Greater Manchester’s new cycle hire scheme recorded over 39,000 journeys covering over 100,000km since its inception last year.
Launched as a pilot phase, more than 10,000 users have set off from docking stations along the Oxford Road corridor, MediaCity and the University of Salford.
Responding to a Freedom of Information request from Mancunian Matters, Transport for Greater Manchester (TfGM) listed the five most popular and five least popular starting points across the network up to April 1.
The five most popular are: Circle Square / Oxford Road, Wilmslow Park, Fallowfield Campus, Oxford Road / Dilworth Street and Bridgewater House.
The five least popular, all around the University of Salford, are: Library Café, Newton Building, Frederick Road Campus, Maxwell Hall Building and Sanctuary Students.
A previous facility called Mobike didn’t use docking stations and it was reported that up to 10% of its fleet of 2,000 machines went missing or were vandalised each month.
In the same Freedom of Information request, TfGM said actual numbers fluctuate but there are currently 26 bikes in the new scheme reported as missing up to April 1.
As well as the docking stations, the new arrangement relies on an app to control use and tracks the bikes.
Recently announced funding of £1.07bn is expected to continue the jigsaw of improvements to Active Travel networks across the region with new dedicated cycling and walking lanes plus improvements to existing arrangements.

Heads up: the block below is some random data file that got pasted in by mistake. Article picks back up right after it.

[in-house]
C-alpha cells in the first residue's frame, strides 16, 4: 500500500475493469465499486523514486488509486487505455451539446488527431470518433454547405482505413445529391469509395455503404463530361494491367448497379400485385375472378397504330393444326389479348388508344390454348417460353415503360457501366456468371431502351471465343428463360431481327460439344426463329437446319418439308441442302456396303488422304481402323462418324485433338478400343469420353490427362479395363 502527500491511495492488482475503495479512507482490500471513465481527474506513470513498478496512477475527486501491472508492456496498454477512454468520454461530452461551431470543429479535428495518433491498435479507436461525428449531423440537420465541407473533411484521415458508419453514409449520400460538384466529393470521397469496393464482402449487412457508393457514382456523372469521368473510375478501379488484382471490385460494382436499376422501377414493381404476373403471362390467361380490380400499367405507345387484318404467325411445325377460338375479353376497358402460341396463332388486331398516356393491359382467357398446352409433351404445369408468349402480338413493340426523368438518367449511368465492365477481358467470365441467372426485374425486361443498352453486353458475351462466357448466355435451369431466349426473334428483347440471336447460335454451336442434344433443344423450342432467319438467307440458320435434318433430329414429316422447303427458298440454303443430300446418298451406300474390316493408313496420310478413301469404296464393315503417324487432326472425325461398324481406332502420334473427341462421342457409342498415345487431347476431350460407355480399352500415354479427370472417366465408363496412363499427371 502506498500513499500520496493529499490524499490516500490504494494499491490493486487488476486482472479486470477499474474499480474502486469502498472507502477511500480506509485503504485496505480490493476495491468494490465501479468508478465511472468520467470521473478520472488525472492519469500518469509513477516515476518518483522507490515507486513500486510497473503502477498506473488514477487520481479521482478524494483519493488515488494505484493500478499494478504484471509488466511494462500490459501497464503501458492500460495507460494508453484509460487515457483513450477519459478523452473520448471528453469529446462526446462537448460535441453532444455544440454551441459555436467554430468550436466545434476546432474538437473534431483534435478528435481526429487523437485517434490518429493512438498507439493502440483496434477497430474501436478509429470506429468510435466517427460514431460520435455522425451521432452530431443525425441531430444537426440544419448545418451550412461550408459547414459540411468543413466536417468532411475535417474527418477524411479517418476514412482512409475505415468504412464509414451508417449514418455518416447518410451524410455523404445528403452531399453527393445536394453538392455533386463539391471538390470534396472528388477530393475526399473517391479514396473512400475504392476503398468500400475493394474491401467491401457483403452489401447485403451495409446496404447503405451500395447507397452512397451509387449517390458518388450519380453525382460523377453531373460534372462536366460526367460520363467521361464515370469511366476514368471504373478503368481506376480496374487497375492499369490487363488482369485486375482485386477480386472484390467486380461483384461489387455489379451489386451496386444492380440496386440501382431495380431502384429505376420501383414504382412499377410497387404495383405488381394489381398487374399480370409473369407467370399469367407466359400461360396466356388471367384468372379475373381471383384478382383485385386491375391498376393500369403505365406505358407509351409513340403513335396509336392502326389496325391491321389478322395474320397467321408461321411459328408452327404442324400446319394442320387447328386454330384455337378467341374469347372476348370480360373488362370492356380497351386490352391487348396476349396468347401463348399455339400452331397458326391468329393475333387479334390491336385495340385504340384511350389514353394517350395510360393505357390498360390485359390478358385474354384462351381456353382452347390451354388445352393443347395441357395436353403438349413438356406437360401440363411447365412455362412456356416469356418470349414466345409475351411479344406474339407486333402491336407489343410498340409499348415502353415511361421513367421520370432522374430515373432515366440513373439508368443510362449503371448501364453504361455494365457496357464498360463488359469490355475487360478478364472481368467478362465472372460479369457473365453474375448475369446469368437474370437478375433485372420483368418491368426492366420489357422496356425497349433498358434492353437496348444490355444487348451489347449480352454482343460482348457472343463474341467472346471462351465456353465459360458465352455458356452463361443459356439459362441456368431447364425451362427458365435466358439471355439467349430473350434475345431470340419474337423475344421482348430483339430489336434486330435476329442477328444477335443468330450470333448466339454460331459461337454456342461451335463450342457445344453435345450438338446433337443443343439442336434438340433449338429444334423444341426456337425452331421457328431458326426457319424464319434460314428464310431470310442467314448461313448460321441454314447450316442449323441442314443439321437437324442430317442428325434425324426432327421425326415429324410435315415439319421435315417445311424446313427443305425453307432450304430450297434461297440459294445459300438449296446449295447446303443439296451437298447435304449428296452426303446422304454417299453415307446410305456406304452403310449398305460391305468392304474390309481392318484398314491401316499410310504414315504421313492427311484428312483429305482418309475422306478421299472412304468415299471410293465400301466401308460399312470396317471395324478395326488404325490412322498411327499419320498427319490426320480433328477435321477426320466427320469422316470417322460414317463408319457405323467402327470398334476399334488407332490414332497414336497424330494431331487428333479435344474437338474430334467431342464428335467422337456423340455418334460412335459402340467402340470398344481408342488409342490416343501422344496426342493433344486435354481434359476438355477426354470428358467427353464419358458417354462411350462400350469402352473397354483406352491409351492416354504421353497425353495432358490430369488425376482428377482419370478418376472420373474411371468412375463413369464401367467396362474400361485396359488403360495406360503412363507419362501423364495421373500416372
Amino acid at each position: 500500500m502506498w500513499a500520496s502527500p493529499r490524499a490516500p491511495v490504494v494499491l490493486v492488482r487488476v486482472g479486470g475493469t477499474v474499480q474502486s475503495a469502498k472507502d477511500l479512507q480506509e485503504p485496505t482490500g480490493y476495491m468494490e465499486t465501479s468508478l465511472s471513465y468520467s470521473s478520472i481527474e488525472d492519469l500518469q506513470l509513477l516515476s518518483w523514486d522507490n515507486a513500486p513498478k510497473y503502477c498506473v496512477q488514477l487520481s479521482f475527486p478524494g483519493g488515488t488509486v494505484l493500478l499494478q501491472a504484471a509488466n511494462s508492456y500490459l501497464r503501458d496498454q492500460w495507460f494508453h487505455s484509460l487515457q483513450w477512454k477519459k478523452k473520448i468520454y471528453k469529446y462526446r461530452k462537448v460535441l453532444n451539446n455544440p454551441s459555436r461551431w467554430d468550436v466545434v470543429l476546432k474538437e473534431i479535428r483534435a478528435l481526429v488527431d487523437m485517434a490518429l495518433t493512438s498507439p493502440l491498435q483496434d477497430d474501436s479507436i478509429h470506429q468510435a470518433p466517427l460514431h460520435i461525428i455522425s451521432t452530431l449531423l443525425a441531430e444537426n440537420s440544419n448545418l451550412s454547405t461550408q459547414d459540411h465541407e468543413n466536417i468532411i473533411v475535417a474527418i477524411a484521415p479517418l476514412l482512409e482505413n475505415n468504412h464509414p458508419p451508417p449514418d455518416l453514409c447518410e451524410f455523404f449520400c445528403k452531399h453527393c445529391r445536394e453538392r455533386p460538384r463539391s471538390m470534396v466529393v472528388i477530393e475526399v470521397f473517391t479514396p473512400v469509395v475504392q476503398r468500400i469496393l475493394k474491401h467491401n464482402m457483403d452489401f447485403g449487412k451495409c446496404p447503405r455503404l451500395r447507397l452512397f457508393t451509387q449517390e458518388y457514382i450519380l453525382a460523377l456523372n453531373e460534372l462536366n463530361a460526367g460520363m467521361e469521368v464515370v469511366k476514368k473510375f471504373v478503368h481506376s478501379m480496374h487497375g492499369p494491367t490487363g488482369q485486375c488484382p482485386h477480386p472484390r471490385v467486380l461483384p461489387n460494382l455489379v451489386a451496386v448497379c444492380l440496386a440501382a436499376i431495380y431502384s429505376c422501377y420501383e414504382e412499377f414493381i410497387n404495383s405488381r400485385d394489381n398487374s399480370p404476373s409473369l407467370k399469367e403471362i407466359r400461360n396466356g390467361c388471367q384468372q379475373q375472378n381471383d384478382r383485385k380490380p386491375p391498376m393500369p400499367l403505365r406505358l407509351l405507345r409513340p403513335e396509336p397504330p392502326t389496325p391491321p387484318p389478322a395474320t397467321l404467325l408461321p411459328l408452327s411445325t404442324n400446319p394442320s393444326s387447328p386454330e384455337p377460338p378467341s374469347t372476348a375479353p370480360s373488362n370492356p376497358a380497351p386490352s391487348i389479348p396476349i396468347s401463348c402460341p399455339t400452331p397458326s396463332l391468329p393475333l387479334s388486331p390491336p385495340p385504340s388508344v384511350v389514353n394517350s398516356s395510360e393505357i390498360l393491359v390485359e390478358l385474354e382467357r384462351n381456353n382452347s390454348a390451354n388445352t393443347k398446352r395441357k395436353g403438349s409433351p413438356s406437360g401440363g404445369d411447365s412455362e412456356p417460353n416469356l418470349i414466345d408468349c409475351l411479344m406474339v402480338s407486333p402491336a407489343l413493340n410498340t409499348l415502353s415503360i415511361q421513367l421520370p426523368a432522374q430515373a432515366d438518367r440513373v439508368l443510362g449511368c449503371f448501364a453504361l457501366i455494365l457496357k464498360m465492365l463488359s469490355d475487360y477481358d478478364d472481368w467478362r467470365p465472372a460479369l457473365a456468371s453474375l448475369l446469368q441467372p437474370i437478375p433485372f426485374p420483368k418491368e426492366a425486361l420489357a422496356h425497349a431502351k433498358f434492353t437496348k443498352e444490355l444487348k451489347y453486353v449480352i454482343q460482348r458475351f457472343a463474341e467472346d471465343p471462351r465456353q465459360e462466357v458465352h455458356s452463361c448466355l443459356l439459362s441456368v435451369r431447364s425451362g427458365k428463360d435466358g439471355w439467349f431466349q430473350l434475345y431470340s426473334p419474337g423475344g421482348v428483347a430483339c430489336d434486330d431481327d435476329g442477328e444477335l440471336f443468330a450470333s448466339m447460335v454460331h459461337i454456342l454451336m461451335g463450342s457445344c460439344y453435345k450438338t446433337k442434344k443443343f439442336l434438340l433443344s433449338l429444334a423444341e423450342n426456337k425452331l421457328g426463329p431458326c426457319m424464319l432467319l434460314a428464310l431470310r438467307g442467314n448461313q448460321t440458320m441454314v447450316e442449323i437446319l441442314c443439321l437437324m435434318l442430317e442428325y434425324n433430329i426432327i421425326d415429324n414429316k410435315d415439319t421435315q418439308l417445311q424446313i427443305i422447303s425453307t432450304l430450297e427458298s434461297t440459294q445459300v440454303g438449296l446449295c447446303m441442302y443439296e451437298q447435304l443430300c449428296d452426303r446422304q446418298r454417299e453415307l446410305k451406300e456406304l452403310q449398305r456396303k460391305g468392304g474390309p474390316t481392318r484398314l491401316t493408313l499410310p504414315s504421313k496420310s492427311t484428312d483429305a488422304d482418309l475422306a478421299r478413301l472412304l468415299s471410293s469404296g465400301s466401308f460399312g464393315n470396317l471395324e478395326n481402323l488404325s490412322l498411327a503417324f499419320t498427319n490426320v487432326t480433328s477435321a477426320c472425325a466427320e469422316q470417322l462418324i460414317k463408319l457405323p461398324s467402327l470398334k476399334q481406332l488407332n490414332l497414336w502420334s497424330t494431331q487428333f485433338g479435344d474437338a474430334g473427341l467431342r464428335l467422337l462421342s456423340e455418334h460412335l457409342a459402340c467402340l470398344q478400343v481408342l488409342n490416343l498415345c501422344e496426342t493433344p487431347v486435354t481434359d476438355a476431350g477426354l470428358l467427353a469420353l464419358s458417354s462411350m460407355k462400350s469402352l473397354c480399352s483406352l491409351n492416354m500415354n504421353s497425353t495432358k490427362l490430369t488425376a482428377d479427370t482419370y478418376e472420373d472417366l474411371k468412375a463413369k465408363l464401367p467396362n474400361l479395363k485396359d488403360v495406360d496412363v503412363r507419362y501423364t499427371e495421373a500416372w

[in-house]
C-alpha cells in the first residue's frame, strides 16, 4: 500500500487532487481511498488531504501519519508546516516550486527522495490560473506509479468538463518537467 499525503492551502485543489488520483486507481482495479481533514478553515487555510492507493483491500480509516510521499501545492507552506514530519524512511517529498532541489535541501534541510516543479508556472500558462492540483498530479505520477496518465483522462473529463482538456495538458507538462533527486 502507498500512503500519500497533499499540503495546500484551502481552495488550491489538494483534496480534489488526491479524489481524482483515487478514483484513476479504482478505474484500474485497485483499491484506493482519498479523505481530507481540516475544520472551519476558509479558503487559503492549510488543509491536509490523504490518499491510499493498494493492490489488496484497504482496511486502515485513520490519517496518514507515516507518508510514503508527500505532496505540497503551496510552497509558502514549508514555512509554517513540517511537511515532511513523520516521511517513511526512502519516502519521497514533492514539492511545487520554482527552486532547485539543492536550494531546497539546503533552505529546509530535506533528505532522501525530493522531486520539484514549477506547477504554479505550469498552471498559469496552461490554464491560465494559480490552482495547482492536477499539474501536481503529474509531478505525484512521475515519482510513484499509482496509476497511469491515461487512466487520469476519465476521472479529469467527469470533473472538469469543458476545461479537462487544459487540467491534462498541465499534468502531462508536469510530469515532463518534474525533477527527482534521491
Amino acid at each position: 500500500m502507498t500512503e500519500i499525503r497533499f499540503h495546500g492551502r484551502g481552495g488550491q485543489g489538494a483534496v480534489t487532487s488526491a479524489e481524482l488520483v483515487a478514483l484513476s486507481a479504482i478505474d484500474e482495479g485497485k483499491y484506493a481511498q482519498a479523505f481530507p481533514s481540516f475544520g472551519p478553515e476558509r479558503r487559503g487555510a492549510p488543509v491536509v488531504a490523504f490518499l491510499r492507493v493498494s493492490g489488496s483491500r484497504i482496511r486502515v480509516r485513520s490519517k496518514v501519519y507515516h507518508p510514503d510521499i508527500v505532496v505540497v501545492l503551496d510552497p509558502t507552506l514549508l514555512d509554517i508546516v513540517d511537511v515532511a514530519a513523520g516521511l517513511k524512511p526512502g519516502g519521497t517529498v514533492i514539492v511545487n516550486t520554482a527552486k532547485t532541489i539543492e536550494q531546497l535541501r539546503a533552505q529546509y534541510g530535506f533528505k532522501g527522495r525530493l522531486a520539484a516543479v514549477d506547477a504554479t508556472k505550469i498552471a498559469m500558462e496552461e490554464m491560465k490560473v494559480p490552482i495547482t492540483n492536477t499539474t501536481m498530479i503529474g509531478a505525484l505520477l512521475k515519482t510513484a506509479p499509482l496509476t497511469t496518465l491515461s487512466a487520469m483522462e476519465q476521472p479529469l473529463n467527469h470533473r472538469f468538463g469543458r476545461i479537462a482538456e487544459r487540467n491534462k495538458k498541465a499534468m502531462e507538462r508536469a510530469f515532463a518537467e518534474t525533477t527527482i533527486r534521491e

The Oxford Road corridor is a mixture of segregated cycle lanes with kerbs and some have shared use with pedestrians.
Salford is seeing improvements too with a £4m scheme along Chapel Street via the Mayor’s Cycling and Walking Challenge Fund (MCF).
A pilot scheme offering hired e-scooters for ‘micro-journeys’ has also been operational in Salford since October 2020 and is scheduled to come to an end this month.
We went along to all ten stations to chat to passers-by and users of the hire bikes to get their take on the scheme and the stations.
1. Circle Square / Oxford Road
Situated perfectly for a mix of office workers and students.
It sits next to a part-segregated lane and needs some oomph to start off towards Fallowfield due to a gradient in the road.
Selecting the electric bike might help here!
2. Wilmslow Park
Nestling between Whitworth Park and the Manchester Royal Infirmary (MRI) – close to halfway along the 3.71km distance from the boundary docking points of the Fallowfield and the Palace Theatre on the Oxford Road corridor.
3. Fallowfield Campus
The launch of the pilot scheme came after many of the students in this area received their bus passes.
23-year-old Darrel Mutongawafa prefers to take the hire bike, even up to the University of Salford.
The geography student was unlocking the bike via the Beryl app outside Owens Park.
He said: “It costs, like £1.50 to get on the bus. I can usually do this back and forth for about £2.50.
“On a weekday, when the students are here, it’s too busy (on the bus).
“I can cycle to Salford in 25 minutes compared (with) 35 to 40 minutes on the bus.
“I hope they expand more, especially the electric (bikes).
“I had to walk from the stop over there looking for an electric but I said I might as well get a bit fitter.”
4. Oxford Road / Dilworth Street
A smaller spot sandwiched between the MRI and the University of Manchester and close to Whitworth Park.
5. Bridgewater House